I know now that even if I hadn’t been young and scared, reporting him might not have saved other women from experiencing the same treatment. According to the AJC investigation, not only are most allegations of sexual misconduct hidden from the public, but “of the 2,400 doctors publicly disciplined for sexual misconduct [nationwide], half still have active medical licenses today.” Perhaps if doctors experienced any consequences for their abuse, patients would stop staying silent out of fear.
After reading and recognizing myself in the AJC article, I realized that many other women across the country must have experienced the same fear. I wanted to connect with other survivors of doctor abuse, and hear about their experiences. And I wanted to know whether they, like me, were too intimidated — and too certain their efforts would be in vain — to report what happened to them.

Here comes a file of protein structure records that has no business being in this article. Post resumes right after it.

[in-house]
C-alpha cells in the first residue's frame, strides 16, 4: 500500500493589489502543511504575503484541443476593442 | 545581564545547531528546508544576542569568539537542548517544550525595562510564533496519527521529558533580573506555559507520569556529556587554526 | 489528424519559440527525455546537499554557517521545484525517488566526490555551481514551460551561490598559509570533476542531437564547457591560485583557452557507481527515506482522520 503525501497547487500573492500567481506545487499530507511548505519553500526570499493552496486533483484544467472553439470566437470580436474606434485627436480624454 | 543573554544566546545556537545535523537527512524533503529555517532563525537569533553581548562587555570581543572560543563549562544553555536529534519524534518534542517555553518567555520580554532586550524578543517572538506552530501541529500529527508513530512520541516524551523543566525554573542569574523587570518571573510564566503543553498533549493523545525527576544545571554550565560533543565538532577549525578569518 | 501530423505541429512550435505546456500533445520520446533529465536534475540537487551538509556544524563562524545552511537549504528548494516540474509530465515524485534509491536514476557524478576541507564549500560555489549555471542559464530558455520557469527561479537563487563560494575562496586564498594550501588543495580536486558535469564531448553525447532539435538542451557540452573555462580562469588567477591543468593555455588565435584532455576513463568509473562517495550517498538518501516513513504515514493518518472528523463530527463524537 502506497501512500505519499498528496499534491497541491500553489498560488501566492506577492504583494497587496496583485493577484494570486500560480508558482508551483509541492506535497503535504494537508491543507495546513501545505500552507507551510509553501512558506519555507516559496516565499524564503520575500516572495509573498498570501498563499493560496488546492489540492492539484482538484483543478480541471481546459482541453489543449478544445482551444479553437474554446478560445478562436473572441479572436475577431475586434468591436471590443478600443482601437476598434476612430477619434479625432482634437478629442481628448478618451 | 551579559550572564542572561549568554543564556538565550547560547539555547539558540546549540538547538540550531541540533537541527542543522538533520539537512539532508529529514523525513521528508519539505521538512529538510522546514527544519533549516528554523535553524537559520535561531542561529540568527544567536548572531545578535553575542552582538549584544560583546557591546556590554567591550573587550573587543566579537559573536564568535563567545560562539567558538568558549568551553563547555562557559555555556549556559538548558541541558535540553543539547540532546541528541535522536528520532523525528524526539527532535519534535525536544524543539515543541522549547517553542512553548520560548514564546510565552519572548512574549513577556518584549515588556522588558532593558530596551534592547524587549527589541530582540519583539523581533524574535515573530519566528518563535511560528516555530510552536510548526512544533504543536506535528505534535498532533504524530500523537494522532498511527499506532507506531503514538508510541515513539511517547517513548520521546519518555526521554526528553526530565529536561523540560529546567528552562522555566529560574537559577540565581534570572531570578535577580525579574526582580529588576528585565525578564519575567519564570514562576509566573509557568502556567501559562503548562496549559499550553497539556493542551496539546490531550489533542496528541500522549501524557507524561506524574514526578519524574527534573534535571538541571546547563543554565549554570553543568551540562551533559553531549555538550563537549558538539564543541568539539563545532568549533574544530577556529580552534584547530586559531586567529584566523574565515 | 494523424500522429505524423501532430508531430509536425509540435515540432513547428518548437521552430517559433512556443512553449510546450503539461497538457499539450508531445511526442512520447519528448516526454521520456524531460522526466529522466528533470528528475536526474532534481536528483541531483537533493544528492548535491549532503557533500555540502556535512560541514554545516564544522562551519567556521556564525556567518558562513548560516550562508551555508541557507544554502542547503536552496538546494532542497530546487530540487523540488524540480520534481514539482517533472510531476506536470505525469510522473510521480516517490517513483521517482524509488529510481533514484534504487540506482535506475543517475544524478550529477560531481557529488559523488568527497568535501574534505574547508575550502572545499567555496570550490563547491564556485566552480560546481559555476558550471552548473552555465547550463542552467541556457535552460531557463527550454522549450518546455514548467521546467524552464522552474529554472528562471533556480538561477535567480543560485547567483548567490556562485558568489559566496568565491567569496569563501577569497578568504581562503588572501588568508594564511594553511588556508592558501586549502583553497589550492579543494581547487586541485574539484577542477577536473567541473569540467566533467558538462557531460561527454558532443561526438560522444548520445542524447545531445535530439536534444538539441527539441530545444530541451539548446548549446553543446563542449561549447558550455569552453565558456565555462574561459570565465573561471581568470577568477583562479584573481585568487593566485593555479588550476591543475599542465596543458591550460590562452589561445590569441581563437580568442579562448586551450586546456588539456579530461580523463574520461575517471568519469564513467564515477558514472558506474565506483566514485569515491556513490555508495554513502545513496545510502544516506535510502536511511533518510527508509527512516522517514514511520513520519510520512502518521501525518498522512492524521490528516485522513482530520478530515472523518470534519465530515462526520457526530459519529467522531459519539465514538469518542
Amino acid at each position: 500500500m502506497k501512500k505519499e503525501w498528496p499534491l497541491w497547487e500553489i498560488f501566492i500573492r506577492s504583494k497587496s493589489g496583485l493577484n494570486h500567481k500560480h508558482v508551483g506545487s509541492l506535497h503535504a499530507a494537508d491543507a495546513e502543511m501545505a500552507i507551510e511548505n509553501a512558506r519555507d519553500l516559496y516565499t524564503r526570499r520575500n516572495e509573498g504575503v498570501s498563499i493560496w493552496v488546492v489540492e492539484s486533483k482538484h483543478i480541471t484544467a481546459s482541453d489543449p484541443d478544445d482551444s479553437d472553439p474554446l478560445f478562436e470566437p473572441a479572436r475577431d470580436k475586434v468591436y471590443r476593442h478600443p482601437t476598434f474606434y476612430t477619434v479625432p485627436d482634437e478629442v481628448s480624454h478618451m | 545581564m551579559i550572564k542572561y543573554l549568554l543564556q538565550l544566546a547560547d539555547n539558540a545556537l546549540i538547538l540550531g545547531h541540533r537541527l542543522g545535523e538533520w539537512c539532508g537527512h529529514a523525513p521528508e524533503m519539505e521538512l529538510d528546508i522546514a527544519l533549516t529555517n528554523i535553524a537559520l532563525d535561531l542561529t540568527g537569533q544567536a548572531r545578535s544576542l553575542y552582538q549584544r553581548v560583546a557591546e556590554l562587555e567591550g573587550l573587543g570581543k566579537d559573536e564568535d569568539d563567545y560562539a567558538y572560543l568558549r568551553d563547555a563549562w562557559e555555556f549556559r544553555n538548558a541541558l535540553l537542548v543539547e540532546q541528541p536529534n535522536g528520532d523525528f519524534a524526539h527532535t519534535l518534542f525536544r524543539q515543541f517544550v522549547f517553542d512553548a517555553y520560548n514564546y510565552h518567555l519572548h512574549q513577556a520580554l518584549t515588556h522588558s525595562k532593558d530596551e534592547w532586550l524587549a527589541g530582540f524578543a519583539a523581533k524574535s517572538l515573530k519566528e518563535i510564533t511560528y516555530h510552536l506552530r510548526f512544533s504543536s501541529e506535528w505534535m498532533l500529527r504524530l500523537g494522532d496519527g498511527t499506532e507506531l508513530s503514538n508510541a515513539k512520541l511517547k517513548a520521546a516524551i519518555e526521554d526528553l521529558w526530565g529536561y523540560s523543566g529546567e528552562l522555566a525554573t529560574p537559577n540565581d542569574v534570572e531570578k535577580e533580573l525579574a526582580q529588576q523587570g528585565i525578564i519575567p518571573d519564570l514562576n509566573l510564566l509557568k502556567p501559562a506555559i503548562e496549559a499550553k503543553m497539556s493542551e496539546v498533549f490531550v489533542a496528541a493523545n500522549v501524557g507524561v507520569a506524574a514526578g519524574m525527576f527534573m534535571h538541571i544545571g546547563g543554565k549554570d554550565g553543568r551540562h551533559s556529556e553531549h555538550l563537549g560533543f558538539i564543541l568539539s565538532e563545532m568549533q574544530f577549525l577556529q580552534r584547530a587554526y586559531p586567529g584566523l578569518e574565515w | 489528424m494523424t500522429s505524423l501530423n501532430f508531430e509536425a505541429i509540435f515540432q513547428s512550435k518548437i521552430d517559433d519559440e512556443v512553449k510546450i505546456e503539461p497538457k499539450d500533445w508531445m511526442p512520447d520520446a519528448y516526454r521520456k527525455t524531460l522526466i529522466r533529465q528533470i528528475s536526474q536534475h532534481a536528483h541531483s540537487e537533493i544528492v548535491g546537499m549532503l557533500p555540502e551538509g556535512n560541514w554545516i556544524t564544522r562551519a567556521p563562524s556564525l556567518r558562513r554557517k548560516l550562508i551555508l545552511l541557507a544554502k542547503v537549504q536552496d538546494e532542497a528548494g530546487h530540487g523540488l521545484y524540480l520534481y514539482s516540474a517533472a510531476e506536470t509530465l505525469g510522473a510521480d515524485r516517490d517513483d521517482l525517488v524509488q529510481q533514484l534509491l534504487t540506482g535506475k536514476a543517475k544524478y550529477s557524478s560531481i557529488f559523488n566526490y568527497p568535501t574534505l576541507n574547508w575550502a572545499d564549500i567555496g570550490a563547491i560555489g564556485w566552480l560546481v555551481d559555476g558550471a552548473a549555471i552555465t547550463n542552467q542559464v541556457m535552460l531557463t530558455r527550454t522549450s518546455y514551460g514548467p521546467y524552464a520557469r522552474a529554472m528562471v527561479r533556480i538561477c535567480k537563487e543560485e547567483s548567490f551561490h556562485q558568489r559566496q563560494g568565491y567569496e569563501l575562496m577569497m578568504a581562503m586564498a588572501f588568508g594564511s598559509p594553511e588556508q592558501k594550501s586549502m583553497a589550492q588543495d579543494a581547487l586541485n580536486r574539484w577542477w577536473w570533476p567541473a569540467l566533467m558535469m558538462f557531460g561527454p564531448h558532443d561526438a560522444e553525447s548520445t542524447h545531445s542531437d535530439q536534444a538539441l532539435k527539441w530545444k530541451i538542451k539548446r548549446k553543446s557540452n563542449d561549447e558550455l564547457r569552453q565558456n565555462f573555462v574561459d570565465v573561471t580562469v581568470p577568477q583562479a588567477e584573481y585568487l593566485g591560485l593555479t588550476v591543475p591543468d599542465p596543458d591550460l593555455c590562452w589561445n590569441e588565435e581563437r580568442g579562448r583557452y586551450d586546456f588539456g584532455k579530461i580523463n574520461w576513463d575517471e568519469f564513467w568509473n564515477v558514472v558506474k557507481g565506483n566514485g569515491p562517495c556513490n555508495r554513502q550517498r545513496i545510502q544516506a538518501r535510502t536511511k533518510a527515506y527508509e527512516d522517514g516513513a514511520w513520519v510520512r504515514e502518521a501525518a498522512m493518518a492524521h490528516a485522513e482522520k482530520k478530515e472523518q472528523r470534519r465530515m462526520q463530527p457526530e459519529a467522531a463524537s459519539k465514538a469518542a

Julia was 19 the first time a doctor exploited her need for medical care. (All first names have been changed to protect the privacy of the women I spoke to.) A well-respected doctor in her small community in Wisconsin asked her to remove her bra during what was supposed to be a check-up after a car accident. She was in a great deal of pain, and when the doctor quickly moved past poking at her ribs to cupping her breasts, she was both too shocked and afraid to respond. “In my naiveté, I did nothing,” she says. “I still wanted to believe that he was the good guy, and the good doctor. But, before he left the room, he said, ‘If you want more, and I think you know what I mean, just wait here.’ I didn’t, of course. I threw on my clothes, and ran out. My mom said, ‘What happened in there?’ When I told her, she said, ‘He does that to everyone.’”
After that, Julia says, she had a difficult time letting doctors touch her. Decades later, after a male doctor in New York commented on her “beautiful body,” she began seeing women doctors only. “For the most part,” she says, “I trust my own instincts when it comes to my health. I don’t accord doctors magical healing powers, nor do I put them on pedestals.”